Don't dare to come here to defend these friggin' bastards. I've been unable to run Safari thanks to them. Look:



http://i805.photobucket.com/albums/yy333/Marola1/Mackeeperspamming.jpg

GGJstudios
May 24, 2012, 09:59 AM
Don't dare to come here to defend these friggin' bastards. I've been unable to run Safari thanks to them.
If you have it installed, uninstall it. The most effective method for complete app removal is manual deletion:
Best way to FULLY DELETE a program (http://forums.macrumors.com/showpost.php?p=11171082&postcount=16)
If you're just getting ads, use an ad-blocker.

Cesoca
May 24, 2012, 01:22 PM
If you have it installed, uninstall it. The most effective method for complete app removal is manual deletion:
Best way to FULLY DELETE a program (http://forums.macrumors.com/showpost.php?p=11171082&postcount=16)
If you're just getting ads, use an ad-blocker.

It's not a matter of uninstalling the app or blocking the adverts, I had already uninstalled it, there's no trace of it in any search I have made. I couldn't care less for the adverts either, right, they're annoying, but since you don't click on them nothing happens. What I'm talking about is a disruption of unrelated activities while browsing the web caused by the interference of Zeobit intrusive techniques to sell their stuff. Have you seen the image I posted? There's no cancel or exit option. It's criminal and I don't know why Apple still permits such crap being sold in its App store.

GGJstudios
May 24, 2012, 01:26 PM
It's not a matter of uninstalling the app or blocking the adverts, I had already uninstalled it, there's no trace of it in any search I have made. I couldn't care less for the adverts either, right, they're annoying, but since you don't click on them nothing happens. What I'm talking about is a disruption of unrelated activities while browsing the web caused by the interference of Zeobit intrusive techniques to sell their stuff. Have you seen the image I posted? There's no cancel or exit option. It's criminal and I don't know why Apple still permits such crap being sold in its App store.
I agree that such advertising is obnoxious. Have you confirmed the popup is from the browser and not from anything remaining on your drive? Can you post a link to a site where that popup occurred? There should be a way to block it.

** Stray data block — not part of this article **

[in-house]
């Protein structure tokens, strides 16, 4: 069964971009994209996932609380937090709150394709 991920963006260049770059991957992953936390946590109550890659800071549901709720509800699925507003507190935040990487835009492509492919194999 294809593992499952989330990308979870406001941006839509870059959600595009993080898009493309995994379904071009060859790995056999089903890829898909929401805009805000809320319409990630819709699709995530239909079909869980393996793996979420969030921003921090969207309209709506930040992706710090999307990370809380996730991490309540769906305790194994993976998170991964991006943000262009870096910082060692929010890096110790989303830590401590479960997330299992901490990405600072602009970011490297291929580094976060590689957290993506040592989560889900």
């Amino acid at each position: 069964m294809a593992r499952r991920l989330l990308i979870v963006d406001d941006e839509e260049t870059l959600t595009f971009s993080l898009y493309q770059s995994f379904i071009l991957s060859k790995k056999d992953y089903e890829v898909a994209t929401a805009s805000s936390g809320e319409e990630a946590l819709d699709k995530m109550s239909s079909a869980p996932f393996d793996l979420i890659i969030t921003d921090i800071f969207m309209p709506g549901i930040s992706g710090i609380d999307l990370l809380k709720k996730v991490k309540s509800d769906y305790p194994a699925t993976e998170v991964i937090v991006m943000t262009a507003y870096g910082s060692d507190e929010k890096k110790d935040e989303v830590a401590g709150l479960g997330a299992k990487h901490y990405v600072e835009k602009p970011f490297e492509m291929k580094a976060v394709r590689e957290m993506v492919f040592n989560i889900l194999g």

Cesoca
May 24, 2012, 08:35 PM
I agree that such advertising is obnoxious. Have you confirmed the popup is from the browser and not from anything remaining on your drive? Can you post a link to a site where that popup occurred? There should be a way to block it.

If memory doesn't fail me, it was a porn site that I even didn't have time to peruse (something related to hot hairy blokes). However, such behaviour is not an exclusivity of these kind of sites. While accessing Ynetnews, an Israeli news site, and clicking on any given article in order to read it, I have noticed that another page containing an advert is launched, as if it were aggregated to the page I intended to read. Have I made myself clear? ;)

GGJstudios
May 24, 2012, 10:34 PM
If memory doesn't fail me, it was a porn site that I even didn't have time to peruse (something related to hot hairy blokes). However, such behaviour is not an exclusivity of these kind of sites. While accessing Ynetnews, an Israeli news site, and clicking on any given article in order to read it, I have noticed that another page containing an advert is launched, as if it were aggregated to the page I intended to read. Have I made myself clear? ;)
The point is, if you can identify a site so I can see the popup, I can check to see if I can block it and show you how. If you don't care about it, I certainly don't, as I never see such popups.

FloatingBones
May 25, 2012, 12:44 PM
Don't dare to come here to defend these friggin' bastards. I've been unable to run Safari thanks to them. [...]

I believe you have misconstrued the point I was making. The OP objected to the ads, but never gave any details. In this message (http://forums.macrumors.com/showpost.php?p=14718712&postcount=4), Mr. Retrofire claimed these ads were scareware, but he never explained why.

This forum is for feedback about the site. There are far better forums for the discussion of MacKeeper than this particular forum. I see no point in continuing the discussion about this Mac app -- or any other Mac app -- here. Do you?